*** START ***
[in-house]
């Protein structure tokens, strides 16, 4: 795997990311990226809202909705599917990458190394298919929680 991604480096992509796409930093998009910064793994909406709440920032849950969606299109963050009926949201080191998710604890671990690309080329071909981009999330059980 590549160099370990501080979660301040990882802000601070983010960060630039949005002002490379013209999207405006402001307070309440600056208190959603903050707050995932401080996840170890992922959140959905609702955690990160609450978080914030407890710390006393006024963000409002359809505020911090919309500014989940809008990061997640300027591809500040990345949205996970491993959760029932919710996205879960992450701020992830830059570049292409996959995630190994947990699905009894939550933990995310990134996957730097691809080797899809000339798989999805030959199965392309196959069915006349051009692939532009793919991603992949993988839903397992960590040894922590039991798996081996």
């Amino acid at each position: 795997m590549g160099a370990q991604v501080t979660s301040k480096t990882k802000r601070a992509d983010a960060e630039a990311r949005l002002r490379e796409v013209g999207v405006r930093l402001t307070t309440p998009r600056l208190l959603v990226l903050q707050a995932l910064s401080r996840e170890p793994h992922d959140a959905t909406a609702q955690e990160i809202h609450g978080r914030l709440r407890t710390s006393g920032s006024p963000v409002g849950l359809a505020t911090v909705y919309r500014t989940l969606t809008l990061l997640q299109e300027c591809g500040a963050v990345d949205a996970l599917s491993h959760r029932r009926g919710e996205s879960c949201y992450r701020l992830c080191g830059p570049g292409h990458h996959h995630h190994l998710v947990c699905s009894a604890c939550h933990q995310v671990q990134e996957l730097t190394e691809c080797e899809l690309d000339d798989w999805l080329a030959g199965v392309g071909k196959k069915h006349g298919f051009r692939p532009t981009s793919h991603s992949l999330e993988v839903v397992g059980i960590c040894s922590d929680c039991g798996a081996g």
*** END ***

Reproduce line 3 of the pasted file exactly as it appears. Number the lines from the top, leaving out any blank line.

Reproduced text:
């Amino acid at each position: 795997m590549g160099a370990q991604v501080t979660s301040k480096t990882k802000r601070a992509d983010a960060e630039a990311r949005l002002r490379e796409v013209g999207v405006r930093l402001t307070t309440p998009r600056l208190l959603v990226l903050q707050a995932l910064s401080r996840e170890p793994h992922d959140a959905t909406a609702q955690e990160i809202h609450g978080r914030l709440r407890t710390s006393g920032s006024p963000v409002g849950l359809a505020t911090v909705y919309r500014t989940l969606t809008l990061l997640q299109e300027c591809g500040a963050v990345d949205a996970l599917s491993h959760r029932r009926g919710e996205s879960c949201y992450r701020l992830c080191g830059p570049g292409h990458h996959h995630h190994l998710v947990c699905s009894a604890c939550h933990q995310v671990q990134e996957l730097t190394e691809c080797e899809l690309d000339d798989w999805l080329a030959g199965v392309g071909k196959k069915h006349g298919f051009r692939p532009t981009s793919h991603s992949l999330e993988v839903v397992g059980i960590c040894s922590d929680c039991g798996a081996g």